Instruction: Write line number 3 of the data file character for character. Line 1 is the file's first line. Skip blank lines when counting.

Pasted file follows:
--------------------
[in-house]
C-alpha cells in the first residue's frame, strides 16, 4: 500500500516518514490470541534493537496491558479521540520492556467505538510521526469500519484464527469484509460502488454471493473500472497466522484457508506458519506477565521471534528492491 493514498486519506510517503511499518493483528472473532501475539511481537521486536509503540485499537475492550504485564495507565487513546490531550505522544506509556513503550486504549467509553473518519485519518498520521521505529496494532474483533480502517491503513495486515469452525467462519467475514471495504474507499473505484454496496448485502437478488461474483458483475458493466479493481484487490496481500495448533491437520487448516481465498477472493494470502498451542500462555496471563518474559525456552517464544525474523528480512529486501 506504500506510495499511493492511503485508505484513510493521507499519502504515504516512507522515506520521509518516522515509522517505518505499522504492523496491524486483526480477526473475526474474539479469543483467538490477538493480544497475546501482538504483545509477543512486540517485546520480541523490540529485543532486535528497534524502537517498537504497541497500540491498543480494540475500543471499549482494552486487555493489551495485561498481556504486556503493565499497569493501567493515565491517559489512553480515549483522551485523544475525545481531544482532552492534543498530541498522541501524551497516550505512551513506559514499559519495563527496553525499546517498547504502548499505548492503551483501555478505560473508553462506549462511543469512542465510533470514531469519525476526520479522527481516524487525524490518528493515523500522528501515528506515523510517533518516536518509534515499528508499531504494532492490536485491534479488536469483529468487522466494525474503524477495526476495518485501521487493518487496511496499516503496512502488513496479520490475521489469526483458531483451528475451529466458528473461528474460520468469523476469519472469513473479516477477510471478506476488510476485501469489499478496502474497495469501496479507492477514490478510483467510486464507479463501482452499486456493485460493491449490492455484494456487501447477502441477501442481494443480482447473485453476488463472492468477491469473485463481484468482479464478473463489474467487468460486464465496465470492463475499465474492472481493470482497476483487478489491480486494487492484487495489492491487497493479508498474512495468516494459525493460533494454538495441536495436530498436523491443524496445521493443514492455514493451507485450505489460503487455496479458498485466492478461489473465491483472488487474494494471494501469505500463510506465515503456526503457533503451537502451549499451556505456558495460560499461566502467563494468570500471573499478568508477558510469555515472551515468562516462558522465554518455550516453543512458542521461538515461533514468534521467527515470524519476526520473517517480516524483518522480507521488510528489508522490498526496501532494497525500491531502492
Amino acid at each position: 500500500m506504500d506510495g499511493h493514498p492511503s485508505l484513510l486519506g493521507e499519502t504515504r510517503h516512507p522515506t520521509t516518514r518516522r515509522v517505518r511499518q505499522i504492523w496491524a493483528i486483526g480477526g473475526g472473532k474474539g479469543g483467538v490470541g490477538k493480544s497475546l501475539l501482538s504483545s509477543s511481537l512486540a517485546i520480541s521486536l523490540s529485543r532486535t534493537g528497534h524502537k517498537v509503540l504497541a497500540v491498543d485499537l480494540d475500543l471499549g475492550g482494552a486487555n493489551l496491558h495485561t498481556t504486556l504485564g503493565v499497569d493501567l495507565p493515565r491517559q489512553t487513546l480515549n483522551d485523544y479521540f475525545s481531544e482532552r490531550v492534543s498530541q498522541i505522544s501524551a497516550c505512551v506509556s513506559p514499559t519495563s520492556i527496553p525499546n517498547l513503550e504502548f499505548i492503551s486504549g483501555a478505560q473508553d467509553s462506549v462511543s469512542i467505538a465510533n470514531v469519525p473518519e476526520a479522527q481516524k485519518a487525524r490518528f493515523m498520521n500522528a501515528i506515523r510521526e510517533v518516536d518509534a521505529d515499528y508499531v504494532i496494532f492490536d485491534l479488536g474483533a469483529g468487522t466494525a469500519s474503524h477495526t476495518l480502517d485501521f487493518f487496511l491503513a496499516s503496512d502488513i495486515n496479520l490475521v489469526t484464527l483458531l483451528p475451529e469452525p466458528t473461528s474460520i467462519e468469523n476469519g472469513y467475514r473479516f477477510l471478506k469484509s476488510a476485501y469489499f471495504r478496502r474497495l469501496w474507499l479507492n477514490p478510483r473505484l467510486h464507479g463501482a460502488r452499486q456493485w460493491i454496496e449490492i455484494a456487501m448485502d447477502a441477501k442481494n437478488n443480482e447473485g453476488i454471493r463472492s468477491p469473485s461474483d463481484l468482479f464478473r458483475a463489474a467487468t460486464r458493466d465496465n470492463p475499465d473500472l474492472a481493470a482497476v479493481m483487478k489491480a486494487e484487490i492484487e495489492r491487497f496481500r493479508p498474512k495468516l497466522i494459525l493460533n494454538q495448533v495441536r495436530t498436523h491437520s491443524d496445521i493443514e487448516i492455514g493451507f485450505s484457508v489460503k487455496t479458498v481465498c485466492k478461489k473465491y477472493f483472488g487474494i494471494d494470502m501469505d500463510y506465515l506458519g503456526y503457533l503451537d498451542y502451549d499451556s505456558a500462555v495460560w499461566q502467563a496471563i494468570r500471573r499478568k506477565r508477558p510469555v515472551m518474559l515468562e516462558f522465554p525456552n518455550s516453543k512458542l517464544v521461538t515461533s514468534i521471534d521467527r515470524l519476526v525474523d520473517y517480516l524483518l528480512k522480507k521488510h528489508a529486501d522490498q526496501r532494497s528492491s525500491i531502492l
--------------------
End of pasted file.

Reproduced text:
Amino acid at each position: 500500500m506504500d506510495g499511493h493514498p492511503s485508505l484513510l486519506g493521507e499519502t504515504r510517503h516512507p522515506t520521509t516518514r518516522r515509522v517505518r511499518q505499522i504492523w496491524a493483528i486483526g480477526g473475526g472473532k474474539g479469543g483467538v490470541g490477538k493480544s497475546l501475539l501482538s504483545s509477543s511481537l512486540a517485546i520480541s521486536l523490540s529485543r532486535t534493537g528497534h524502537k517498537v509503540l504497541a497500540v491498543d485499537l480494540d475500543l471499549g475492550g482494552a486487555n493489551l496491558h495485561t498481556t504486556l504485564g503493565v499497569d493501567l495507565p493515565r491517559q489512553t487513546l480515549n483522551d485523544y479521540f475525545s481531544e482532552r490531550v492534543s498530541q498522541i505522544s501524551a497516550c505512551v506509556s513506559p514499559t519495563s520492556i527496553p525499546n517498547l513503550e504502548f499505548i492503551s486504549g483501555a478505560q473508553d467509553s462506549v462511543s469512542i467505538a465510533n470514531v469519525p473518519e476526520a479522527q481516524k485519518a487525524r490518528f493515523m498520521n500522528a501515528i506515523r510521526e510517533v518516536d518509534a521505529d515499528y508499531v504494532i496494532f492490536d485491534l479488536g474483533a469483529g468487522t466494525a469500519s474503524h477495526t476495518l480502517d485501521f487493518f487496511l491503513a496499516s503496512d502488513i495486515n496479520l490475521v489469526t484464527l483458531l483451528p475451529e469452525p466458528t473461528s474460520i467462519e468469523n476469519g472469513y467475514r473479516f477477510l471478506k469484509s476488510a476485501y469489499f471495504r478496502r474497495l469501496w474507499l479507492n477514490p478510483r473505484l467510486h464507479g463501482a460502488r452499486q456493485w460493491i454496496e449490492i455484494a456487501m448485502d447477502a441477501k442481494n437478488n443480482e447473485g453476488i454471493r463472492s468477491p469473485s461474483d463481484l468482479f464478473r458483475a463489474a467487468t460486464r458493466d465496465n470492463p475499465d473500472l474492472a481493470a482497476v479493481m483487478k489491480a486494487e484487490i492484487e495489492r491487497f496481500r493479508p498474512k495468516l497466522i494459525l493460533n494454538q495448533v495441536r495436530t498436523h491437520s491443524d496445521i493443514e487448516i492455514g493451507f485450505s484457508v489460503k487455496t479458498v481465498c485466492k478461489k473465491y477472493f483472488g487474494i494471494d494470502m501469505d500463510y506465515l506458519g503456526y503457533l503451537d498451542y502451549d499451556s505456558a500462555v495460560w499461566q502467563a496471563i494468570r500471573r499478568k506477565r508477558p510469555v515472551m518474559l515468562e516462558f522465554p525456552n518455550s516453543k512458542l517464544v521461538t515461533s514468534i521471534d521467527r515470524l519476526v525474523d520473517y517480516l524483518l528480512k522480507k521488510h528489508a529486501d522490498q526496501r532494497s528492491s525500491i531502492l